The female reproductive system is more complex than that of the male reproductive system. In addition to producing female sex cells, known as ova (eggs), the female body also protects and nurtures a developing baby for about nine months while it grows within the woman’s uterus (womb). A woman’s breasts can provide nourishment for newborns.
FEMALE REPRODUCTIVE SYSTEM
During pregnancy, breast size increases as milk-producing glands known as lobules develop in preparation for breast-feeding. Breast milk can provide all the nourishment a newborn needs. As a newborn breast-feeds, the sucking action stimulates the release of oxytocin, a hormone that promotes milk flow.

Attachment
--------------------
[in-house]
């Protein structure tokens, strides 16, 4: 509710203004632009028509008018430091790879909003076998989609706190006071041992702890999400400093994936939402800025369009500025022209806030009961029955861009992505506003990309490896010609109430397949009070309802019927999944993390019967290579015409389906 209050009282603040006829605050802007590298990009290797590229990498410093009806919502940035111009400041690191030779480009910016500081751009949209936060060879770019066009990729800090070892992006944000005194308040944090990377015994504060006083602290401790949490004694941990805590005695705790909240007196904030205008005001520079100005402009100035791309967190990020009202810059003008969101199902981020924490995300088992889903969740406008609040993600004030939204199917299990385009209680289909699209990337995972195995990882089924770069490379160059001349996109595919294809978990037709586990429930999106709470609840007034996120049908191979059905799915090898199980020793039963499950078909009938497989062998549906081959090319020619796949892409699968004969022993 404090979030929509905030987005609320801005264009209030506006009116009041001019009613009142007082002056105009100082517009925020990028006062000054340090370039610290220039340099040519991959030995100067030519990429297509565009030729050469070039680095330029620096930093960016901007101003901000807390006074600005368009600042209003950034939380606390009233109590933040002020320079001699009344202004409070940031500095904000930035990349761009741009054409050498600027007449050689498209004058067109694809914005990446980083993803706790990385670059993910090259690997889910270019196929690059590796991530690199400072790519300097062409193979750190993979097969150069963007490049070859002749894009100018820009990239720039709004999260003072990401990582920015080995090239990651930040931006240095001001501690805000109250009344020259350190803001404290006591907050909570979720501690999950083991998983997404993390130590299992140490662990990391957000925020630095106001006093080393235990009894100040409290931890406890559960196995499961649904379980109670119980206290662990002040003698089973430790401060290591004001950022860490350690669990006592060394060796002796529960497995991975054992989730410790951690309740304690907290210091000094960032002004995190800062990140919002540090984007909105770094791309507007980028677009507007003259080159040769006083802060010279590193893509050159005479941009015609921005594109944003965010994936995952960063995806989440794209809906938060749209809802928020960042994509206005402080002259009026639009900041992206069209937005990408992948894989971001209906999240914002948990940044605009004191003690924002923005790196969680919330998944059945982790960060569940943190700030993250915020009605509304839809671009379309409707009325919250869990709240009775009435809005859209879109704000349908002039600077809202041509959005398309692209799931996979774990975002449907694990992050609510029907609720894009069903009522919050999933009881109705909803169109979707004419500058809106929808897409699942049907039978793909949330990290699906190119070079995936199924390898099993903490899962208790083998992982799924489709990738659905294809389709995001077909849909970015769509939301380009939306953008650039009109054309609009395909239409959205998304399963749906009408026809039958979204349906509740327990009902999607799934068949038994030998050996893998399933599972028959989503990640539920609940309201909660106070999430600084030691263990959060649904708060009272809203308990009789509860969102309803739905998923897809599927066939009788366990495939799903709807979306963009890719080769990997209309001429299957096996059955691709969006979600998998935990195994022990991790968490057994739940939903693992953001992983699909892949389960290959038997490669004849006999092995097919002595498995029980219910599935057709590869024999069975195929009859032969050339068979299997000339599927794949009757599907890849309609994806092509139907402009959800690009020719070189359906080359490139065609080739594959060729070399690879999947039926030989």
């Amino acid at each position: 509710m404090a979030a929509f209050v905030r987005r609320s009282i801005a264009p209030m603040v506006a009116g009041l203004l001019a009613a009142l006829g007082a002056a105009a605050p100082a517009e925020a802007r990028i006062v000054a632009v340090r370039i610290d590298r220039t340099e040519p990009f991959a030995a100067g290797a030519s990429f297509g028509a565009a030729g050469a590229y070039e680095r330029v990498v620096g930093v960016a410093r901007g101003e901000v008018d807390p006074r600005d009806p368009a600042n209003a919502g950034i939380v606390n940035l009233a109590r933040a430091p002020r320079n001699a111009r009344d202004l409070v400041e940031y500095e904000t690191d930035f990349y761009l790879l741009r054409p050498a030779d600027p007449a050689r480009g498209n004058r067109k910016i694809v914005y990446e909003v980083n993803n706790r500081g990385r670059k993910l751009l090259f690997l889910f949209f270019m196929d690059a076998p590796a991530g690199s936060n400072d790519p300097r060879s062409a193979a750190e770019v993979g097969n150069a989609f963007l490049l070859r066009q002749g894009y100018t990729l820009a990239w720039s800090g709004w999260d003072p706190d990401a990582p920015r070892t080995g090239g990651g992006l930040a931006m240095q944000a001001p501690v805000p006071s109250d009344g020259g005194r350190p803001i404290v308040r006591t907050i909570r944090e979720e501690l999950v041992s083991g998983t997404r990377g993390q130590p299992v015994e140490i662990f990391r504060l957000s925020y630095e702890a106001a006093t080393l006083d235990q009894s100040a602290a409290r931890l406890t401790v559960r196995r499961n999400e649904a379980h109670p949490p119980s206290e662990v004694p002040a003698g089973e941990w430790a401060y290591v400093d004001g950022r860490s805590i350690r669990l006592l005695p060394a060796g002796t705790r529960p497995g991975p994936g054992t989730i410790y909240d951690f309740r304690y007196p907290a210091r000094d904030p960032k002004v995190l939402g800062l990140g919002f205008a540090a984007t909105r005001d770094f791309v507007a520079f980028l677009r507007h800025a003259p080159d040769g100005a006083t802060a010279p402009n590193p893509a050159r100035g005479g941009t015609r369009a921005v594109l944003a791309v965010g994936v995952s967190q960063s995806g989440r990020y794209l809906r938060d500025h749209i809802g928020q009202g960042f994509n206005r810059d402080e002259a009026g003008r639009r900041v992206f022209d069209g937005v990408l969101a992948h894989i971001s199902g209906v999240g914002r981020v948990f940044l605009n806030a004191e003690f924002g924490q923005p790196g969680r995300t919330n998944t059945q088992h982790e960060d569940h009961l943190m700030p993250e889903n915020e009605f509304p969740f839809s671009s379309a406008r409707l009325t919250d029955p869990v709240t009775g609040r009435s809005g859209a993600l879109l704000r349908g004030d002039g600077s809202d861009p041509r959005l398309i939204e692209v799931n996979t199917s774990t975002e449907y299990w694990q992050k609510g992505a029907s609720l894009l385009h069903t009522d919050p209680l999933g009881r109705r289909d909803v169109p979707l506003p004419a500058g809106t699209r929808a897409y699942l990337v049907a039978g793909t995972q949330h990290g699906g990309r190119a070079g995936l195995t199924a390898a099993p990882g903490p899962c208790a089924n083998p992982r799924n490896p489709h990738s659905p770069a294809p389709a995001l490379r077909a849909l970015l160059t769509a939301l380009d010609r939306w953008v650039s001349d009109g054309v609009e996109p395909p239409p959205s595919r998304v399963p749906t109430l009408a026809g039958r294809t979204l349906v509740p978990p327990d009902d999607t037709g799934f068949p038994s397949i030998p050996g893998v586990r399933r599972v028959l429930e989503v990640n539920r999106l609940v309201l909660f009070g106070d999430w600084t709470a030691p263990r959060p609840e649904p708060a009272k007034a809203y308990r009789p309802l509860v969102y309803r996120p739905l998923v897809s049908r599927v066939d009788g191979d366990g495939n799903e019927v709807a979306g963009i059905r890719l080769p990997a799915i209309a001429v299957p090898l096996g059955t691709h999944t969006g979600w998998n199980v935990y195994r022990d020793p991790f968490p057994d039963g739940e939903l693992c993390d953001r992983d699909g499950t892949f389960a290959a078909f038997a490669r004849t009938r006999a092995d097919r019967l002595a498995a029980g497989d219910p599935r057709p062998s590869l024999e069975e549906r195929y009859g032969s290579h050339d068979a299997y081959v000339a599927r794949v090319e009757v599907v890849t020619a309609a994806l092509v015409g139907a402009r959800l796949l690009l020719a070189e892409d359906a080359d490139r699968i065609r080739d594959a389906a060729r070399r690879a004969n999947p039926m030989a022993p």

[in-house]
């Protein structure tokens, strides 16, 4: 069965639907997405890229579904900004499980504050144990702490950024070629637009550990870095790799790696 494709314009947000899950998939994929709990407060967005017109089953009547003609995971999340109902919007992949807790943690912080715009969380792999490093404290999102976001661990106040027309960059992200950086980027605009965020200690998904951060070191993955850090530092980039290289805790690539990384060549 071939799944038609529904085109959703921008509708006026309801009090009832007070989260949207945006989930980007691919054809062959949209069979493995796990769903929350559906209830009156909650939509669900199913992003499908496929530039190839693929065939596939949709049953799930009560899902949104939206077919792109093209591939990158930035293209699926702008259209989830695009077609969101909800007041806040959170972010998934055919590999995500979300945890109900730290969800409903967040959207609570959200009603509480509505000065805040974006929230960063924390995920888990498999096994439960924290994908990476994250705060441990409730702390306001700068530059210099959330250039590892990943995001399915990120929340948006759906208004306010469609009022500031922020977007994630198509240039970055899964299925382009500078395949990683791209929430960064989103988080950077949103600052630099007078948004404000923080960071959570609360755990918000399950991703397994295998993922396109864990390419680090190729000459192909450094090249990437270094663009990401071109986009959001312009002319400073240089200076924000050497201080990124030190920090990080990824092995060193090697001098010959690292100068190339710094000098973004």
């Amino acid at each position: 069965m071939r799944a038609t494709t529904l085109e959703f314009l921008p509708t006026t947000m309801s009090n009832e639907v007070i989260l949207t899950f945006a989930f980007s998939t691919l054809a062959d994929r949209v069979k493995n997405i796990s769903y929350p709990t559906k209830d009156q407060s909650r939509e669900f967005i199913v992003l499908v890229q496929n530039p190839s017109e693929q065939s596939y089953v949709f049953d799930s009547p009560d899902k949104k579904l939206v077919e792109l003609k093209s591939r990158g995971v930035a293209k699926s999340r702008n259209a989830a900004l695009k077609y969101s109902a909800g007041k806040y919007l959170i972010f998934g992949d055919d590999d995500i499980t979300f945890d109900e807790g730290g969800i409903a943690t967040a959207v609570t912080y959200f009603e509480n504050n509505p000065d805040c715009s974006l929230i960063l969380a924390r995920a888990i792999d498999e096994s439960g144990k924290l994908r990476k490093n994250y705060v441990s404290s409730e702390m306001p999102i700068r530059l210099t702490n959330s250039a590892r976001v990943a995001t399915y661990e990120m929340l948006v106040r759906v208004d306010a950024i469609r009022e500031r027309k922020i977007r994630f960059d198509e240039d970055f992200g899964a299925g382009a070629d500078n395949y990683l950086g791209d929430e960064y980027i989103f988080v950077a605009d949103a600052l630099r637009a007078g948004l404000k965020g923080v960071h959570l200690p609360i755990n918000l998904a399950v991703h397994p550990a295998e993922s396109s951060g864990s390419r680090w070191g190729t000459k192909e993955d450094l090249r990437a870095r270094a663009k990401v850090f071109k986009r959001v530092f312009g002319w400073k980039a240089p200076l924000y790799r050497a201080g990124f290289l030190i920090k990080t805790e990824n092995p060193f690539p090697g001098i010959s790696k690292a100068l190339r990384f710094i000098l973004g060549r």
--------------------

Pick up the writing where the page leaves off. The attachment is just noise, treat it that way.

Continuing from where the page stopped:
The primary reproductive organs of a female are the ovaries, a pair of almond- shaped glands. At puberty, ovaries produce about 400,000 eggs. Each month an egg is released from the ovary and travels down one of the fallopian tubes. If the egg is released around the time of sexual intercourse and it meets and fuses with a male’s sperm, it becomes fertilized. If an egg is not fertilized, it moves from the fallopian tube to the uterus and then passes out of the body in the next menstrual cycle.
The uterus is a hollow, muscular organ located on top of the bladder. During pregnancy, a fertilized egg travels to the uterus, embeds within the uterine wall, and forms a fetus . Around 40 weeks after fertilization, the fetus is born. During birth, the baby leaves the uterus and travels through the mother’s vagina, a tube that extends from the uterus to the outside of the body.